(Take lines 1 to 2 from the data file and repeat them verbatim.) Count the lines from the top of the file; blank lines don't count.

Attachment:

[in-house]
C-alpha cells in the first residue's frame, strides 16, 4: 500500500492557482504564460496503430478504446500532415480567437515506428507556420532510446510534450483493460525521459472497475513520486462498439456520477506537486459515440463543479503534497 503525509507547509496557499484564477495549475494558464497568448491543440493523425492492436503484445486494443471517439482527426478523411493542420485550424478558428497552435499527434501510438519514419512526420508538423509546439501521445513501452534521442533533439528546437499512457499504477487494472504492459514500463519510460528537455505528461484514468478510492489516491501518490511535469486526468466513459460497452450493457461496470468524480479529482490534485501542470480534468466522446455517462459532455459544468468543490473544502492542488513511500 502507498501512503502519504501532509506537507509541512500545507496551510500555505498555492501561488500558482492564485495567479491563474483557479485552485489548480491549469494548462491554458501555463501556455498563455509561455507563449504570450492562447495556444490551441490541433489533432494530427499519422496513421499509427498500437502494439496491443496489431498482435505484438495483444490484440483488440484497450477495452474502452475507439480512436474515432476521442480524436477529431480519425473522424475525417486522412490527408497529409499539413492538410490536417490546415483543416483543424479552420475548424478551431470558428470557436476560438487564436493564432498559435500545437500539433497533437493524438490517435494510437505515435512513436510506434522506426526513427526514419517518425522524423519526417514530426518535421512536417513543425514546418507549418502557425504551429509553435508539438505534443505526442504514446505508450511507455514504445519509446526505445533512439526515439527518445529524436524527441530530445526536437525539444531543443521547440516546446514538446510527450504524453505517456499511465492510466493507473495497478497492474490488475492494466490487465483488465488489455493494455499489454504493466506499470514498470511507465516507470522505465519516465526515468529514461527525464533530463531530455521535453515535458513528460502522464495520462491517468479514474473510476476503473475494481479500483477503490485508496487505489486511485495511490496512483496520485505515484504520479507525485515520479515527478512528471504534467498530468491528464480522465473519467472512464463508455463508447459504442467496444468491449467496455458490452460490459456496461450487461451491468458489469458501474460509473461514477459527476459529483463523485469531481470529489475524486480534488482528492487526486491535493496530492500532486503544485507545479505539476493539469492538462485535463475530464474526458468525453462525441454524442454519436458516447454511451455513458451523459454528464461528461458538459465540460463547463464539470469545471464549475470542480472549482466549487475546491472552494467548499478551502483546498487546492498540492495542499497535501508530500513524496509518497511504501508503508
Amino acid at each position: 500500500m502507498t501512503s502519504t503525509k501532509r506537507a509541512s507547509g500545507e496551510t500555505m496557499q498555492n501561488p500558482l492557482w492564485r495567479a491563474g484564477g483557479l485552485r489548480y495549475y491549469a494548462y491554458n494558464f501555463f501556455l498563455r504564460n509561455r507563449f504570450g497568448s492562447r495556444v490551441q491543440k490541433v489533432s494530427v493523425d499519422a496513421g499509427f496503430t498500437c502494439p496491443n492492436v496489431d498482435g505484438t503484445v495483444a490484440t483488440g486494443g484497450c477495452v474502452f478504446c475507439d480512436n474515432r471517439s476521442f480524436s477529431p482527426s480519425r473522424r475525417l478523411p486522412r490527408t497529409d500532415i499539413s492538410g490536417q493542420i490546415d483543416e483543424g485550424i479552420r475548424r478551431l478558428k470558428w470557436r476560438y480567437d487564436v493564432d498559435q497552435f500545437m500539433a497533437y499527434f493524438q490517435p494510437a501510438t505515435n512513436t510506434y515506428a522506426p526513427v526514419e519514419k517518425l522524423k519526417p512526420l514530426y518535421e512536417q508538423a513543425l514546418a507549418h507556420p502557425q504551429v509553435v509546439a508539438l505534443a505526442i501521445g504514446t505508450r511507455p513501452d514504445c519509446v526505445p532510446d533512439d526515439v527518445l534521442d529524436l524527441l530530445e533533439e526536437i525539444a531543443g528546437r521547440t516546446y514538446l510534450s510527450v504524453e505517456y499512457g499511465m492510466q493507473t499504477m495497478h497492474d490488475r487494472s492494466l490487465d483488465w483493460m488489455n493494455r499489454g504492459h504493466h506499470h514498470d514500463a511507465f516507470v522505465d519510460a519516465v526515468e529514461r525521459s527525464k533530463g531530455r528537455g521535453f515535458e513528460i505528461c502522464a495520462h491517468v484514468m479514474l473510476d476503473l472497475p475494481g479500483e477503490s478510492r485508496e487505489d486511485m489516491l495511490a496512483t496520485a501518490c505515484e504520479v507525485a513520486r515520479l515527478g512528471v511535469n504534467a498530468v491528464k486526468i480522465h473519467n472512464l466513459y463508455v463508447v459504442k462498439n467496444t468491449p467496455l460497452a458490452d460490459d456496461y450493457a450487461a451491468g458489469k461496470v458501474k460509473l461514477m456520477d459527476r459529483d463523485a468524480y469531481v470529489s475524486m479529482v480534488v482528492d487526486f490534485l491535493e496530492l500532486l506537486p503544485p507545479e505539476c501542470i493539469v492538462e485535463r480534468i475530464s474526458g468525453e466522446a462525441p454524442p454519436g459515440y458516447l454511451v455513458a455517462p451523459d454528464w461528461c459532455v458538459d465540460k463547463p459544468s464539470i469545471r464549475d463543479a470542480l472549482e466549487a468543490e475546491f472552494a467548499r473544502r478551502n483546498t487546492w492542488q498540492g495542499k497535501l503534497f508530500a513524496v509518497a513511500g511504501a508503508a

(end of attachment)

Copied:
[in-house]
C-alpha cells in the first residue's frame, strides 16, 4: 500500500492557482504564460496503430478504446500532415480567437515506428507556420532510446510534450483493460525521459472497475513520486462498439456520477506537486459515440463543479503534497 503525509507547509496557499484564477495549475494558464497568448491543440493523425492492436503484445486494443471517439482527426478523411493542420485550424478558428497552435499527434501510438519514419512526420508538423509546439501521445513501452534521442533533439528546437499512457499504477487494472504492459514500463519510460528537455505528461484514468478510492489516491501518490511535469486526468466513459460497452450493457461496470468524480479529482490534485501542470480534468466522446455517462459532455459544468468543490473544502492542488513511500 502507498501512503502519504501532509506537507509541512500545507496551510500555505498555492501561488500558482492564485495567479491563474483557479485552485489548480491549469494548462491554458501555463501556455498563455509561455507563449504570450492562447495556444490551441490541433489533432494530427499519422496513421499509427498500437502494439496491443496489431498482435505484438495483444490484440483488440484497450477495452474502452475507439480512436474515432476521442480524436477529431480519425473522424475525417486522412490527408497529409499539413492538410490536417490546415483543416483543424479552420475548424478551431470558428470557436476560438487564436493564432498559435500545437500539433497533437493524438490517435494510437505515435512513436510506434522506426526513427526514419517518425522524423519526417514530426518535421512536417513543425514546418507549418502557425504551429509553435508539438505534443505526442504514446505508450511507455514504445519509446526505445533512439526515439527518445529524436524527441530530445526536437525539444531543443521547440516546446514538446510527450504524453505517456499511465492510466493507473495497478497492474490488475492494466490487465483488465488489455493494455499489454504493466506499470514498470511507465516507470522505465519516465526515468529514461527525464533530463531530455521535453515535458513528460502522464495520462491517468479514474473510476476503473475494481479500483477503490485508496487505489486511485495511490496512483496520485505515484504520479507525485515520479515527478512528471504534467498530468491528464480522465473519467472512464463508455463508447459504442467496444468491449467496455458490452460490459456496461450487461451491468458489469458501474460509473461514477459527476459529483463523485469531481470529489475524486480534488482528492487526486491535493496530492500532486503544485507545479505539476493539469492538462485535463475530464474526458468525453462525441454524442454519436458516447454511451455513458451523459454528464461528461458538459465540460463547463464539470469545471464549475470542480472549482466549487475546491472552494467548499478551502483546498487546492498540492495542499497535501508530500513524496509518497511504501508503508